GENE MAPPING describes the methods used to identify the locus of a gene and the distances between genes.
The essence of all genome mapping is to place a collection of molecular markers onto their respective positions on the genome. Molecular markers come in all forms. Genes can be viewed as one special type of genetic markers in the construction of genome maps, and mapped the same way as any other markers.
* 2 Use of gene mapping
* 3 See also * 4 References * 5 External links
GENE MAPPING VS. PHYSICAL MAPPING
There are two distinctive types of "Maps" used in the field of genome mapping: genetic maps and physical maps. While both maps are a collection of genetic markers and gene loci, genetic maps' distances are based on the genetic linkage information, while physical maps use actual physical distances usually measured in number of base pairs. While the physical map could be a more "accurate" representation of the genome, genetic maps often offer insights into the nature of different regions of the chromosome, e.g. the genetic distance to physical distance ratio varies greatly at different genomic regions which reflects different recombination rates, and such rate is often indicative of euchromatic (usually gene-rich) vs heterochromatic (usually gene poor) regions of the genome.
Researchers begin a genetic map by collecting samples of blood or
tissue from family members that carry a prominent disease or trait and
family members that don't. Scientists then isolate
The first steps of building a genetic map are the development of genetic markers and a mapping population. The closer two markers are on the chromosome, the more likely they are to be passed on to the next generation together. Therefore, the "co-segregation" patterns of all markers can be used to reconstruct their order. With this in mind, the genotypes of each genetic marker are recorded for both parents and each individual in the following generations. The quality of the genetic maps is largely dependent upon these factors: the number of genetic markers on the map and the size of the mapping population. The two factors are interlinked, as a larger mapping population could increase the "resolution" of the map and prevent the map being "saturated".
In gene mapping, any sequence feature that can be faithfully distinguished from the two parents can be used as a genetic marker. Genes, in this regard, are represented by "traits" that can be faithfully distinguished between two parents. Their linkage with other genetic markers are calculated same way as if they are common markers and the actual gene loci are then bracketed in a region between the two nearest neighbouring markers. The entire process is then repeated by looking at more markers which target that region to map the gene neighbourhood to a higher resolution until a specific causative locus can be identified. This process is often referred to as "positional cloning ", and it is used extensively in the study of plant species.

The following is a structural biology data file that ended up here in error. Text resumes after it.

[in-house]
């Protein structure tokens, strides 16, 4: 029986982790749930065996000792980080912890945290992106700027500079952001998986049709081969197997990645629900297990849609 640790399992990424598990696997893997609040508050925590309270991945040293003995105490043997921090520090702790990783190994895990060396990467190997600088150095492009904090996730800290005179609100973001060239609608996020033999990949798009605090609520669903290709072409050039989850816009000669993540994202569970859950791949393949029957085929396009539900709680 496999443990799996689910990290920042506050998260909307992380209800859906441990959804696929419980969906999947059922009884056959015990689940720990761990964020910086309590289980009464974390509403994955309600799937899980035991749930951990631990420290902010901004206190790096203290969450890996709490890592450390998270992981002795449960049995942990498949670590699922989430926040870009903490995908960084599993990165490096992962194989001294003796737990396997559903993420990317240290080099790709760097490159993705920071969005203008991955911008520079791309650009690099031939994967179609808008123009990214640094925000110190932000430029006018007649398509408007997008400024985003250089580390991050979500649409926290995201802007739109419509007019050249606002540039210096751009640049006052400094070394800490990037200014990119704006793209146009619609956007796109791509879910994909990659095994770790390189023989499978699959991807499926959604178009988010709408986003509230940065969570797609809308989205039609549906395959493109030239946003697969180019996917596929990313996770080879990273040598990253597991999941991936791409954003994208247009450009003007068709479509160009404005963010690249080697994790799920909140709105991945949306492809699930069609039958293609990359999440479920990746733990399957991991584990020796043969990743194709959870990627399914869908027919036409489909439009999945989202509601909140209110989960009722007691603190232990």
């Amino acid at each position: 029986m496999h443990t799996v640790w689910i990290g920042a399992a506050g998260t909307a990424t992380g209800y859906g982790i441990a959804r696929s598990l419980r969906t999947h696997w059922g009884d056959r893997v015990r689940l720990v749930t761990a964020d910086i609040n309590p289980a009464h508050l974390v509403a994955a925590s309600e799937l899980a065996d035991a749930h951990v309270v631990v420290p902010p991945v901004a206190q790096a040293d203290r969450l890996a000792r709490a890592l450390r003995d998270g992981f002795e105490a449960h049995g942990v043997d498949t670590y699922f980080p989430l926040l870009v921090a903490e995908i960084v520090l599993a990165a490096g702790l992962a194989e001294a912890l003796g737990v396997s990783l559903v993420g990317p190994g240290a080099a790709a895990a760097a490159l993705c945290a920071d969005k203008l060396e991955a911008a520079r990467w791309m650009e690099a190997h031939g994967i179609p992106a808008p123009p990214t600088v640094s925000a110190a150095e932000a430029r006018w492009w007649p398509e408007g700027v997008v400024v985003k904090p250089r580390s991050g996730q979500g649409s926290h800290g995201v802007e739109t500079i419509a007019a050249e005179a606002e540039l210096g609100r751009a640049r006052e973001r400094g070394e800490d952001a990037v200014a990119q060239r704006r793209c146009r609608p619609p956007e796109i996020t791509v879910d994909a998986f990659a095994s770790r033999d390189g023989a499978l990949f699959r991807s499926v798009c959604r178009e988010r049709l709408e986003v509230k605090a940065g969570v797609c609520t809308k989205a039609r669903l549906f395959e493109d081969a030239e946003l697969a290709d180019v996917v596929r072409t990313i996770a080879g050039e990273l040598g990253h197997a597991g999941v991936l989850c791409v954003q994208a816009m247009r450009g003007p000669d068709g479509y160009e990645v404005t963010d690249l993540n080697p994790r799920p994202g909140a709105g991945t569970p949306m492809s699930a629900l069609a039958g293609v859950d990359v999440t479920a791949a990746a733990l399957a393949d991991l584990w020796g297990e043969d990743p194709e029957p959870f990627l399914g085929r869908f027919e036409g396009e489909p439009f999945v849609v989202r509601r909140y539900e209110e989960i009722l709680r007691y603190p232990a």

Since actual base-pair distances are generally hard or impossible to
directly measure, physical maps are actually constructed by first
shattering the genome into hierarchically smaller pieces. By
characterizing each single piece and assembling back together, the
overlapping path or "tiling path" of these small fragments would allow
researchers to infer physical distances between genomic features. The
fragmentation of the genome can be achieved by restriction enzyme
cutting or by physically shattering the genome by processes like
sonication. Once cut, the
In physical mapping, there are no direct ways of marking up a specific gene since the mapping does not include any information that concerns traits and functions. Genetic markers can be linked to a physical map by processes like in situ hybridization . By this approach, physical map contigs can be "anchored" onto a genetic map. The clones used in the physical map contigs can then be sequenced on a local scale to help new genetic marker design and identification of the causative loci.
Macrorestriction is a type of physical mapping wherein the high
There are alternative ways to determine how
USE OF GENE MAPPING
Identification of genes is usually the first step in understanding a
genome of a species; mapping of the gene is usually the first step of
identification of the gene.
The process to identify a genetic element that is responsible for a disease is also referred to as "mapping". If the locus in which the search is performed is already considerably constrained, the search is called the fine mapping of a gene. This information is derived from the investigation of disease manifestations in large families (genetic linkage ) or from populations-based genetic association studies.
* ^ Mader, Sylvia (2007). Biology Ninth Edition. New York:
McGraw-Hill. p. 209. ISBN 978-0-07-325839-3 .
* ^ "
* Brown, Terry A. (2007). Genomes 3. New York, NY: Garland Science
Publishing . ISBN 9780815341383 .